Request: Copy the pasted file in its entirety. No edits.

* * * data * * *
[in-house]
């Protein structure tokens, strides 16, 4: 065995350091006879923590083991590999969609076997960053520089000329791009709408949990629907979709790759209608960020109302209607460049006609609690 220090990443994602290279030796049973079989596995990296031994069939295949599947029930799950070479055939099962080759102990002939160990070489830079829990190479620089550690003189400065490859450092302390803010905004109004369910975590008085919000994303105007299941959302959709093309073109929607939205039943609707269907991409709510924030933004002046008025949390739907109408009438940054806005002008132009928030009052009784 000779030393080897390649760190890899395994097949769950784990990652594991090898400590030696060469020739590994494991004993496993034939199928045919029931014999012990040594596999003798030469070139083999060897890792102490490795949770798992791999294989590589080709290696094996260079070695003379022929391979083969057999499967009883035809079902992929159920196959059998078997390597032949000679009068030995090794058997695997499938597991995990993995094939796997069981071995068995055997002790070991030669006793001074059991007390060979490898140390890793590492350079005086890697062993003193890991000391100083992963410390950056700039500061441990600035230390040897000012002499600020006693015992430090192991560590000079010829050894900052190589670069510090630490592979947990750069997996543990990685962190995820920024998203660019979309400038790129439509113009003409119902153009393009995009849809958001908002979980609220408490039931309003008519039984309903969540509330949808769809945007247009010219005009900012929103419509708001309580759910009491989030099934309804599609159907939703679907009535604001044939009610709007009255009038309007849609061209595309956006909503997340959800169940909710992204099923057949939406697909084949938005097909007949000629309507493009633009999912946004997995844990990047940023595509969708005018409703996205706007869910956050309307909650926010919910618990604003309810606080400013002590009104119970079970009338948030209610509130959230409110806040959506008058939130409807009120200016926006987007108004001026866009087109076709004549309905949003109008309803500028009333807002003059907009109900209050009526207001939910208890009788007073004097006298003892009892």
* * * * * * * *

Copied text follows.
[in-house]
């Protein structure tokens, strides 16, 4: 065995350091006879923590083991590999969609076997960053520089000329791009709408949990629907979709790759209608960020109302209607460049006609609690 220090990443994602290279030796049973079989596995990296031994069939295949599947029930799950070479055939099962080759102990002939160990070489830079829990190479620089550690003189400065490859450092302390803010905004109004369910975590008085919000994303105007299941959302959709093309073109929607939205039943609707269907991409709510924030933004002046008025949390739907109408009438940054806005002008132009928030009052009784 000779030393080897390649760190890899395994097949769950784990990652594991090898400590030696060469020739590994494991004993496993034939199928045919029931014999012990040594596999003798030469070139083999060897890792102490490795949770798992791999294989590589080709290696094996260079070695003379022929391979083969057999499967009883035809079902992929159920196959059998078997390597032949000679009068030995090794058997695997499938597991995990993995094939796997069981071995068995055997002790070991030669006793001074059991007390060979490898140390890793590492350079005086890697062993003193890991000391100083992963410390950056700039500061441990600035230390040897000012002499600020006693015992430090192991560590000079010829050894900052190589670069510090630490592979947990750069997996543990990685962190995820920024998203660019979309400038790129439509113009003409119902153009393009995009849809958001908002979980609220408490039931309003008519039984309903969540509330949808769809945007247009010219005009900012929103419509708001309580759910009491989030099934309804599609159907939703679907009535604001044939009610709007009255009038309007849609061209595309956006909503997340959800169940909710992204099923057949939406697909084949938005097909007949000629309507493009633009999912946004997995844990990047940023595509969708005018409703996205706007869910956050309307909650926010919910618990604003309810606080400013002590009104119970079970009338948030209610509130959230409110806040959506008058939130409807009120200016926006987007108004001026866009087109076709004549309905949003109008309803500028009333807002003059907009109900209050009526207001939910208890009788007073004097006298003892009892």